President Obama says the U.S. Education system isn't quite making the grade. In an extended interview on network television Monday morning, the President outlined some aggressive initiatives for change. Most of what was discussed sits well with union reps, but at least one part may not be too popular with kids. Our Erin Connolly has this story.
ALBANY, N.Y. -- "You can't defend a status quo in which a third of our kids are dropping out," said President Obama, who didn't hold back his thoughts on our current education system. Referring to more than 2,000 schools as dropout factories, the President said money must be combined with reforms to put only the best teachers in classrooms.
President Obama said, "We have to be able to identify teachers who are doing well and who aren't doing well. We have to be able to give them the support and training they need to do well and ultimately if some teachers aren't doing well they got to go."
NYSUT Vice President Maria Neira said, ''If you're not doing well and you've been given all the support system, then you should, we are supporting you transition out of the profession."
Obama also suggested to professionalize teaching by creating a career ladder, a concept the New York State Teachers Union also supports. But the President shocked many when he dared to suggest lengthening the school year, saying other advanced countries keep their children in schools an average of a month longer.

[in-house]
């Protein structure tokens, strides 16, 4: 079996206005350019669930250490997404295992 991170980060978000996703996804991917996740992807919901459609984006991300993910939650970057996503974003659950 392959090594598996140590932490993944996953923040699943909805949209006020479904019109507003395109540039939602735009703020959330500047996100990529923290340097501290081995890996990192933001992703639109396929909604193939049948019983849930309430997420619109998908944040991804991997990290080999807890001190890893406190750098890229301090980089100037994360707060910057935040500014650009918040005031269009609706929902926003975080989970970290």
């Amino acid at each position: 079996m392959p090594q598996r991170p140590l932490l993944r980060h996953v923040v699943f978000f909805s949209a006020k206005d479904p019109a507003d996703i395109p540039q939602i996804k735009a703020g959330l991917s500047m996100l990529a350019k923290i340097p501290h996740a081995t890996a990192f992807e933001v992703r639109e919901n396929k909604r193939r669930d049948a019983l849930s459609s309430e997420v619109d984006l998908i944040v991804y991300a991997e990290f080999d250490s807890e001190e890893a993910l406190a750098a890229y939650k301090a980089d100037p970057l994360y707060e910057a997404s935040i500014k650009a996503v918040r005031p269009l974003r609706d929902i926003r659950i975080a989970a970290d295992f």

Neira said, ''It's not that the union doesn't want to go that way. It is a financial cost. And then when you get over the hurdle of, can a system pay for it, then it becomes, what are we going to differently for the students?''
Obama also touched on unions and the fact he supports them but said sometimes they're resistant to change.
Neira said, "I do disagree with him when he says unions tend to be resistant. Yes we do resist when there are reforms being done to us as opposed to with us."
While the President and the union can't agree on everything, one thing is clear - the kids are everyone's priority.
President Obama said, ''There is not a more important profession for the success of this economy over the long term than making sure we have great teachers in the classroom.''
Monday, the President also announced a goal of recruiting 10,000 science, technology, engineering, and math teachers over the next two years. Obama is concerned about the decline in students math and science scores. Also important to note is Obama took time to applaud his "Race to the Top" initiative saying it has been a powerful tool for reform. Last month, New York was among nine states to win in the latest round of the competition, securing almost $700 million in grant money for schools.